One of the many ways I communicate with internal auditors around the world is via social media. With more than 10,000 Twitter followers at @rfchambers and almost 10,000 connections on LinkedIn, it is a way to share information and ideas with a large cross-section of the profession. In fact, it is the 60 percent of my connections who reside outside North America who often demonstrate some of the greatest passion.
Over the summer, I increased the number of posts in which I shared an original perspective or idea — not just a link to my blog or other articles or media. I was astounded at the response, particularly on LinkedIn. Since August, these posts have received hundreds of thousands of views, thousands of "likes," and hundreds of comments. It is a great way to stimulate conversation.
Below are the seven most popular of those LinkedIn posts, along with my thoughts on why they attract so much attention.
1. Dear Audit Committee: We know the external auditors are more important to you than internal audit. However, the most lethal risks to shareholder value aren't financial. They're strategic, business, operational, and compliance risks. Guess who audits those?
This is by far the most popular post this year. At last check, it had been viewed more than 130,000 times on LinkedIn, with more than 1,400 likes and almost 100 comments. It was part of a series of "Dear Stakeholder" posts I shared during the dog days of summer. Admittedly, these posts are a bit cheeky — none more so than this one. Quite simply, I think it is immensely popular because it conveys pent-up frustration on the part of internal auditors who feel their work is often underappreciated — especially when compared with the work of external auditors.
2. Dear Audit Committee Chairman: When you ask me if I have enough resources, what do you expect me to say with the CFO and CEO sitting in the room? Ask me the top five risks I won't audit next year because of staff constraints.
This post has generated almost 600 likes and nearly 40 comments. As is true with the No. 1 post, this one is a mythical message to the audit committee. Its popularity stems from the fact that it cuts straight to the heart of the consequences of limited internal audit resources — the inability to address critical risks.
3. Internal auditors don't just deliver audit reports, they protect and enhance the value of the organizations they serve.
This post has generated more than 35,000 views, almost 600 likes, and more than 20 comments. It offers internal auditors a positive message, and it seems to tap into a sense of pride in the profession.
4. Internal auditors won't always agree with those they are auditing, but they should always demonstrate through their words and actions that clients have been heard and their responses considered.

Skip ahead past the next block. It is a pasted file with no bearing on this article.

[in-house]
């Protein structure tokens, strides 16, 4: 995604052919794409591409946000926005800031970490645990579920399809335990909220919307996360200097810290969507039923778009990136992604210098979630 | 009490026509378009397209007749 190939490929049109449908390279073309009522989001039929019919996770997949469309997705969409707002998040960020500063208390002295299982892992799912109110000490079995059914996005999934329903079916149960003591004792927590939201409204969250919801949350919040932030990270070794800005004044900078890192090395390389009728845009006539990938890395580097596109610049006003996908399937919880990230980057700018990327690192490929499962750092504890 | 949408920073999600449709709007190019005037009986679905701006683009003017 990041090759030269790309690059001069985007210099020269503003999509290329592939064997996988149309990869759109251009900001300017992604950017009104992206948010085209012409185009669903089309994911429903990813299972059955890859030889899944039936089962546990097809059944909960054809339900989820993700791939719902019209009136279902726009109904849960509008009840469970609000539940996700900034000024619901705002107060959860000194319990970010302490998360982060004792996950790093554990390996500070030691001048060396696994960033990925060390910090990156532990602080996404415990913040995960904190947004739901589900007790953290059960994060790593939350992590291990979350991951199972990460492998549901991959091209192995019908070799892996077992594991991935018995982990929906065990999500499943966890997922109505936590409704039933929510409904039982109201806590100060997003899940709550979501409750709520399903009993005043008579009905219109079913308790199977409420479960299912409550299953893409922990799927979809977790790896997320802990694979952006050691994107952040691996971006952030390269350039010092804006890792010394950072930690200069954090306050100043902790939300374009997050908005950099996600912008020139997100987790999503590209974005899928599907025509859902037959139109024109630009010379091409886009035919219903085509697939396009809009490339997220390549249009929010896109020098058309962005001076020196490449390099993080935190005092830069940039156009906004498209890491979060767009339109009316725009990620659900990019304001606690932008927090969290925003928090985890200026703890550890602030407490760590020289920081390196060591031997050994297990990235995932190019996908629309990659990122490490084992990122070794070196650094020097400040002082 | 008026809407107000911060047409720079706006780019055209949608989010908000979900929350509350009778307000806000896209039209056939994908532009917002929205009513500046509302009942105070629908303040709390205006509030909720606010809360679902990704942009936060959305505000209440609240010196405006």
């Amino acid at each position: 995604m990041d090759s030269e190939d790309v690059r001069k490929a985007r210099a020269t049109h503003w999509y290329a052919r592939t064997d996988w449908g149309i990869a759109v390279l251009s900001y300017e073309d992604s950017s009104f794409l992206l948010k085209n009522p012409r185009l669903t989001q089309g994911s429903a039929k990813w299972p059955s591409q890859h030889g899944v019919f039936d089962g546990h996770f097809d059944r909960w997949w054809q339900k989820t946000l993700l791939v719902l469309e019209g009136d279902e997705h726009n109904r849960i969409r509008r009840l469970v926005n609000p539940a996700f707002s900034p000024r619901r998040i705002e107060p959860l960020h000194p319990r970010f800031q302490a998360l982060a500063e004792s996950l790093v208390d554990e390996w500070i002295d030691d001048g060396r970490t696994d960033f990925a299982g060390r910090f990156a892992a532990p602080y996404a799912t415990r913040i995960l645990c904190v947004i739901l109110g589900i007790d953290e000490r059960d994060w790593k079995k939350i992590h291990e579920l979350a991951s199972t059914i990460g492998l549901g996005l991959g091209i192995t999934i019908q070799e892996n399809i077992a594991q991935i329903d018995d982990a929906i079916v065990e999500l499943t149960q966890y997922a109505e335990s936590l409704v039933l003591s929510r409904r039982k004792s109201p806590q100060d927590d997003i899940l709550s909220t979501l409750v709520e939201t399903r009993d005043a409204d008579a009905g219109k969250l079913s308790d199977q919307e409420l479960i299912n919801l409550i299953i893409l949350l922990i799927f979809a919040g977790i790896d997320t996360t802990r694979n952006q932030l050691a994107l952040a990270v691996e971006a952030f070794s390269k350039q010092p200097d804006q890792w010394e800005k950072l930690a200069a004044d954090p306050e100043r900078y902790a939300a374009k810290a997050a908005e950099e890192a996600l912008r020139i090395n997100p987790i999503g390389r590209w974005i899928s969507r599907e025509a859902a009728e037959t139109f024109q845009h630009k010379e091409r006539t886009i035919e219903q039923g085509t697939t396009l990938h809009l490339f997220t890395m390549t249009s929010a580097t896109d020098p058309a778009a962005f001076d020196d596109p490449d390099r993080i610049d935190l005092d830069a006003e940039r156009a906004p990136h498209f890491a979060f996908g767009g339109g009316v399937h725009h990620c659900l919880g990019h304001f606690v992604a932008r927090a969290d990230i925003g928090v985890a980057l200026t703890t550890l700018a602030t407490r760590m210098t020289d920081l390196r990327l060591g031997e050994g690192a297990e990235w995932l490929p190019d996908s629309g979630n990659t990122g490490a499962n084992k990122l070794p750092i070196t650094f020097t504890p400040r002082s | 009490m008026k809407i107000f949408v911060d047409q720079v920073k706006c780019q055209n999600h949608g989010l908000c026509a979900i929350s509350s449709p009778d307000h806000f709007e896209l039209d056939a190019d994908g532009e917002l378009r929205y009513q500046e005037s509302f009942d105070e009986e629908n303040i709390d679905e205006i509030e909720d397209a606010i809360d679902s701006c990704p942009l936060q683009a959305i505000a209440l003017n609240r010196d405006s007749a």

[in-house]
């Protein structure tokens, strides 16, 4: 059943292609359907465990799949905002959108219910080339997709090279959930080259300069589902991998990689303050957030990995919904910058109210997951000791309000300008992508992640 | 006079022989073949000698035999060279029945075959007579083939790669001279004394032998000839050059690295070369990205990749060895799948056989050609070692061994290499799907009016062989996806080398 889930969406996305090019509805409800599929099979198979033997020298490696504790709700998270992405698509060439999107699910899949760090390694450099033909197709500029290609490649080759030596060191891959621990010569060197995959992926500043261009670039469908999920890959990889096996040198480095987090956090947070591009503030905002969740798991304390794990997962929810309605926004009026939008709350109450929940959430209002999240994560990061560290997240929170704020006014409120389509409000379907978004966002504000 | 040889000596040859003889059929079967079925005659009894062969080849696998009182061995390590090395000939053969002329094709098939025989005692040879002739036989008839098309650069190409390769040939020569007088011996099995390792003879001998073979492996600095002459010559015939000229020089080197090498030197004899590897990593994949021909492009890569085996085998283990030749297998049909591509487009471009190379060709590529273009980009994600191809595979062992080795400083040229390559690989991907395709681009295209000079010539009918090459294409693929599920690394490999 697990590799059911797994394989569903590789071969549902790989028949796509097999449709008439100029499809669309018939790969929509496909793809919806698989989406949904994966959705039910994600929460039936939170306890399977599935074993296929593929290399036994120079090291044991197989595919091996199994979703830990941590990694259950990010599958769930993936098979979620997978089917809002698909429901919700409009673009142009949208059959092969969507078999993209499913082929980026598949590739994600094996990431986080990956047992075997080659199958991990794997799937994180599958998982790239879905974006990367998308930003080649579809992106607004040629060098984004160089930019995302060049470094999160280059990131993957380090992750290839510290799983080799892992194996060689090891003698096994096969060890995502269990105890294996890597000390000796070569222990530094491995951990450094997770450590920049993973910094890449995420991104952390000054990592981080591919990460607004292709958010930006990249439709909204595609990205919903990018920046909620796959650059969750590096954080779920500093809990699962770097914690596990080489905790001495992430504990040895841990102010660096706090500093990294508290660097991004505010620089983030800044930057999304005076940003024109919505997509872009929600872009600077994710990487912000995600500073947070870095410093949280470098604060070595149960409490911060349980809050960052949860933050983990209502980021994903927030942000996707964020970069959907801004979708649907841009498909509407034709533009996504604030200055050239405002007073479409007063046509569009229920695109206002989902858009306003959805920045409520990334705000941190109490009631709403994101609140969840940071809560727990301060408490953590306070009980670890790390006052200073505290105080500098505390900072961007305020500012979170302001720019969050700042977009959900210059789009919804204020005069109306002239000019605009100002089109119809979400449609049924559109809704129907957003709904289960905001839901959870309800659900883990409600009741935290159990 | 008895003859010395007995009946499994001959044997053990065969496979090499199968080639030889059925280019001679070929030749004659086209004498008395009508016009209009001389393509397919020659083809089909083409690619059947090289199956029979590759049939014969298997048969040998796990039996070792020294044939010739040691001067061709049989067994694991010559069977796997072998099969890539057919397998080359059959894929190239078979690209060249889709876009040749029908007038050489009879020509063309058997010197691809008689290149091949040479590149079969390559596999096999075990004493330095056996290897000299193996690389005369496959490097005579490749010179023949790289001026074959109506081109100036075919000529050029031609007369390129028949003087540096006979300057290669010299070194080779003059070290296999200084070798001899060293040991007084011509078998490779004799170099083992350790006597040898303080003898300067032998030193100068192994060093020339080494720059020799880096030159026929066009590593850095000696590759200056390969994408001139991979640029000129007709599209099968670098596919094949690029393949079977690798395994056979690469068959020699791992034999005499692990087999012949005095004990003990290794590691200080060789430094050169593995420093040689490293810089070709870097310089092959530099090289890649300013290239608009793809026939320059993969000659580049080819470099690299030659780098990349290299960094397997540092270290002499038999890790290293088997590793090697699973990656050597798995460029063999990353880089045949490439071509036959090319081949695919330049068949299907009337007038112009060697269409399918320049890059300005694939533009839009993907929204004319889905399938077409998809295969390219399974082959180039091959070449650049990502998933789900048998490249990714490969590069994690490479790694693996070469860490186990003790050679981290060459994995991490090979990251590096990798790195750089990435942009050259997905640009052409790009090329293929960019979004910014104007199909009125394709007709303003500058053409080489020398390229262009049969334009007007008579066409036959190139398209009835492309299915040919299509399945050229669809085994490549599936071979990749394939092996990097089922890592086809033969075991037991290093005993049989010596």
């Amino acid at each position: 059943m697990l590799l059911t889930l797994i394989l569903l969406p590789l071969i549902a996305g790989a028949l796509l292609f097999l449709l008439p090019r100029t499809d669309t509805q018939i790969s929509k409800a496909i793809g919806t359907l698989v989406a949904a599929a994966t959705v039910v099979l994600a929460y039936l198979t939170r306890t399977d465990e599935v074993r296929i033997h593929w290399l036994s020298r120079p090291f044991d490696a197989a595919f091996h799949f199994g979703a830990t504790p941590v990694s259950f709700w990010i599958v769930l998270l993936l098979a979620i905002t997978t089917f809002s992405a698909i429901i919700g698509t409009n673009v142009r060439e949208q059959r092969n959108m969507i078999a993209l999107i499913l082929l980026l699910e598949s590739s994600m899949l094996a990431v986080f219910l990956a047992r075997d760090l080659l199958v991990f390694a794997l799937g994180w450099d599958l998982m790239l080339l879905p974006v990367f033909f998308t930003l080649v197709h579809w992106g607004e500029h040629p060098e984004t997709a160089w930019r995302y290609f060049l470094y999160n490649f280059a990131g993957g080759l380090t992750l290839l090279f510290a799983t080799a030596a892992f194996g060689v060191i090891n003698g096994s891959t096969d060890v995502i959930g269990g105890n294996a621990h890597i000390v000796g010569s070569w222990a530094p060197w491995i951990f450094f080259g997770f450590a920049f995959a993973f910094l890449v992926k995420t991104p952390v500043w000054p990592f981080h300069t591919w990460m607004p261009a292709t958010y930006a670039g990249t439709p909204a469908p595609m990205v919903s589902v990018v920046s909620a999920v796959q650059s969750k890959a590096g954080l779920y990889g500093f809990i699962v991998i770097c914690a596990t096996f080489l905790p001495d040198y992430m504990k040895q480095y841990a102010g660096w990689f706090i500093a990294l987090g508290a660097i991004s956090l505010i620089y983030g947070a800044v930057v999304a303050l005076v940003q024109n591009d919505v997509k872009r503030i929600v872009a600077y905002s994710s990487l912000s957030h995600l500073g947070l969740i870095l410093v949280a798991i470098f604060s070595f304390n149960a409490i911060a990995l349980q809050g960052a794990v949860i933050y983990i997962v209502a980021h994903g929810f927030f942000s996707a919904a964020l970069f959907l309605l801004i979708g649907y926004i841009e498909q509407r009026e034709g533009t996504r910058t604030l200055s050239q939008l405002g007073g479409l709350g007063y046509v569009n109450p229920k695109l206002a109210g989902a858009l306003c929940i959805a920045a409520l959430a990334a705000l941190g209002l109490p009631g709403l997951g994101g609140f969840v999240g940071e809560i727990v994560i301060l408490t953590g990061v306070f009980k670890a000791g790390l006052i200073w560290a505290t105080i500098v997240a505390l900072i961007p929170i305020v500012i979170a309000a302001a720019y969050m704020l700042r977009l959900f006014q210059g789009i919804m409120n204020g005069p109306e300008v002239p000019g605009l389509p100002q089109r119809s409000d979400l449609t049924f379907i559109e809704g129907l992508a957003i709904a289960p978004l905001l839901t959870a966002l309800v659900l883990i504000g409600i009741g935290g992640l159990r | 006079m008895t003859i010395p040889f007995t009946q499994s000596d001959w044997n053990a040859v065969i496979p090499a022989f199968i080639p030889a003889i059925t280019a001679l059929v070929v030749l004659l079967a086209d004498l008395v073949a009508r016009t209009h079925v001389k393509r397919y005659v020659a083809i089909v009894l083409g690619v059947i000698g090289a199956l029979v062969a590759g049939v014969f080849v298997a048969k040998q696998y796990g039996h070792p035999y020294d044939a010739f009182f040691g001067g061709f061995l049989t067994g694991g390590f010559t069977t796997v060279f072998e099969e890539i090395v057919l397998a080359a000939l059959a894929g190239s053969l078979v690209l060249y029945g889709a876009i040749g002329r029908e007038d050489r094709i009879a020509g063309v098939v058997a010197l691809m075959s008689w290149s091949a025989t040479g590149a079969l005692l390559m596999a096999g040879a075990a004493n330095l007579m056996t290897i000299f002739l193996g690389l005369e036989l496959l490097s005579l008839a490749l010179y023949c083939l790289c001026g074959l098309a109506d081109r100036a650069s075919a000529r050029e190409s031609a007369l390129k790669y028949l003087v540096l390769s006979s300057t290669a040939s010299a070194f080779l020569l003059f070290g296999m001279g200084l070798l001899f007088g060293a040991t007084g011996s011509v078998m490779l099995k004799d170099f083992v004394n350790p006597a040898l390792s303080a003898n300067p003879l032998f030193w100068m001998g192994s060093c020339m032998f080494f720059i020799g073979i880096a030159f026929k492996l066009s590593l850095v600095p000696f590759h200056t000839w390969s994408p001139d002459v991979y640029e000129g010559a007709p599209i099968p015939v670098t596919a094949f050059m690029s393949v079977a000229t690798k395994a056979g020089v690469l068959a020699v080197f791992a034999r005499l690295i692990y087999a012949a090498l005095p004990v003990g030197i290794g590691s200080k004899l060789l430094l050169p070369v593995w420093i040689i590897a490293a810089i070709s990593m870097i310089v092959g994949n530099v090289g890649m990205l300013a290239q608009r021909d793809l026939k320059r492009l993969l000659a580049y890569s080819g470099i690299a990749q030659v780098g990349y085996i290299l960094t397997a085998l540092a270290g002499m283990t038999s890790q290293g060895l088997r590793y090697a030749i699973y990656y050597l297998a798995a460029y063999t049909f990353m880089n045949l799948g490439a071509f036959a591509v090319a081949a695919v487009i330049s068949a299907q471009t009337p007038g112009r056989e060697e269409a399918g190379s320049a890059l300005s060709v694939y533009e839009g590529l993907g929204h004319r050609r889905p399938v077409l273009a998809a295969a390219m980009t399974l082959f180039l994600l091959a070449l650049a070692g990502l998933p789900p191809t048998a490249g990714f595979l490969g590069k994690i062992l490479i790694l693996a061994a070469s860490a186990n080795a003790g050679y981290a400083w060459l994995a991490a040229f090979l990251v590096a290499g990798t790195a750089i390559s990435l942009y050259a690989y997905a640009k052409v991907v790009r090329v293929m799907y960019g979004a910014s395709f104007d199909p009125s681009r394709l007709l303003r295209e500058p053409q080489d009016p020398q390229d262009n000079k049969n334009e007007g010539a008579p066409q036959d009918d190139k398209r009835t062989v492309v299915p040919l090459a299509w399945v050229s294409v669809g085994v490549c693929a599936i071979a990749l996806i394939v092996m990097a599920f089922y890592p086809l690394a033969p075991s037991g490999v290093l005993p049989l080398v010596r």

This very recent post has generated a lot of positive reaction among my LinkedIn connections. With almost 40,000 views, more than 450 likes, and almost 40 comments, it serves to reinforce what many internal auditors understand is the best way to build and sustain long-term positive relationships with those we audit.
5. Sometimes your audits find the problems, and sometimes the problems find your audits. Always keep your door open during an internal audit for someone who wants to whisper something in your ear.
This post seems to provoke a lot of thought, and it is shared widely by those who like it. It has generated more than 40,000 views, 450 likes, and almost 30 comments in only a few days. I have always believed that we should keep an open door during an internal audit, and my LinkedIn connections seem to agree.
6. Dear Audit Committee: You tell us that you want internal audit to connect the dots and give you an overall opinion on the company's controls and risk management. Please remember, we don't have enough resources to give you absolute assurance.
Not all of my posts are met with overwhelming agreement. This post, which has generated more than 400 likes, also generated a few comments that scoffed at the very idea we would ever offer absolute assurance. Of course, that is true. However, internal auditors are often reluctant to offer opinions out of fear that they will be misinterpreted.
7. It's hard to audit at the speed of risk when your internal audit processes move at the speed of glaciers!
This very recent post has generated more than 25,000 views, over 300 likes, and 40 comments. It reinforces a message that internal auditors must be timely if their work is to add value. It also stresses the point that, in the 21st century, we must audit at the speed of risk.
These are but a few of the posts I have shared over the past few months. If you are not already connected with me on social media, I encourage you to join the dialogue today. You can connect with me on LinkedIn at https://www.linkedin.com/in/richard-chambers-a5108914/
Share your thoughts on these and other posts either on social media or here on my blog.